The One-Stop Gyrification Station - Challenges and New Technologies

Publication Name

Progress in Neurobiology


The evolution of the folded cortical surface is an iconic feature of the human brain shared by a subset of mammals and considered pivotal for the emergence of higher-order cognitive functions. While our understanding of the neurodevelopmental processes involved in corticogenesis has greatly advanced over the past 70 years of brain research, the fundamental mechanisms that result in gyrification, along with its originating cytoarchitectural location, remain largely unknown. This review brings together numerous approaches to this basic neurodevelopmental problem, constructing a narrative of how various models, techniques and tools have been applied to the study of gyrification thus far. After a brief discussion of core concepts and challenges within the field, we provide an analysis of the significant discoveries derived from the parallel use of model organisms such as the mouse, ferret, sheep and non-human primates, particularly with regard to how they have shaped our understanding of cortical folding. We then focus on the latest developments in the field and the complementary application of newly emerging technologies, such as cerebral organoids, advanced neuroimaging techniques, and atomic force microscopy. Particular emphasis is placed upon the use of novel computational and physical models in regard to the interplay of biological and physical forces in cortical folding.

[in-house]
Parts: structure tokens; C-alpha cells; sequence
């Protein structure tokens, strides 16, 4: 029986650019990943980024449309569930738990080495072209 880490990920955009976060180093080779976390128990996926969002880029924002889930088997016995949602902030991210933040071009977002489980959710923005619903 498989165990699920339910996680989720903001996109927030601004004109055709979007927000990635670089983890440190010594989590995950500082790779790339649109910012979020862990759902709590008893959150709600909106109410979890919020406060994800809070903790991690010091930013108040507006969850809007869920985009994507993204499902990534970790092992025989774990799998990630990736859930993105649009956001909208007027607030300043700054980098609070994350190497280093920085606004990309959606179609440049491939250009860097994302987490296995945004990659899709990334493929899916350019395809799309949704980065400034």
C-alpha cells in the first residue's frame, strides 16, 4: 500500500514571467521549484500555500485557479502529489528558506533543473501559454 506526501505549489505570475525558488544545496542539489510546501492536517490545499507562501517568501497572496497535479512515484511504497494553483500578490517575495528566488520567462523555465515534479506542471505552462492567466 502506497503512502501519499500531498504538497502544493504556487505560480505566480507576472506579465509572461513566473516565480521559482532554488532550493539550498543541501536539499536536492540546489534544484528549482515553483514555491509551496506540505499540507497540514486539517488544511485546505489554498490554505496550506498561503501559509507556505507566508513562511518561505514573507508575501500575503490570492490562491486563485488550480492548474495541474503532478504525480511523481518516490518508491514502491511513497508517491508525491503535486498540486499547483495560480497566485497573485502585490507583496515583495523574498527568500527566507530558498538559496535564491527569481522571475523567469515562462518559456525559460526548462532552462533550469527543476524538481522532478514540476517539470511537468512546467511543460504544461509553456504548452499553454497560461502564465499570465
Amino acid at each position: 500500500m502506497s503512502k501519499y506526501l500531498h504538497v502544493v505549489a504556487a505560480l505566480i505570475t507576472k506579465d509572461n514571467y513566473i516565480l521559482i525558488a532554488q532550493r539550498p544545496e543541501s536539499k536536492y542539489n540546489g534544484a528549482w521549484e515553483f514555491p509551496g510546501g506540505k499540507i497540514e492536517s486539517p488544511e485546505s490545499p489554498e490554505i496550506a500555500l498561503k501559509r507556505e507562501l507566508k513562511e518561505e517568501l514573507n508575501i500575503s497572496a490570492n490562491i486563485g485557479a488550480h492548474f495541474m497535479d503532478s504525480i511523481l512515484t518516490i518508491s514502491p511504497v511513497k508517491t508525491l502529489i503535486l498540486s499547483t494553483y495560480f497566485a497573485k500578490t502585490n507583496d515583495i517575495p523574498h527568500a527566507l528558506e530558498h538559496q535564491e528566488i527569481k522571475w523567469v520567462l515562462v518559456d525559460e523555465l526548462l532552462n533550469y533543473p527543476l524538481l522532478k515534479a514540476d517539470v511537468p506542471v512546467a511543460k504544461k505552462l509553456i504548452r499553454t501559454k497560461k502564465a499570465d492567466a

Open Access Status

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Funding Number


Funding Sponsor

Australian Research Council



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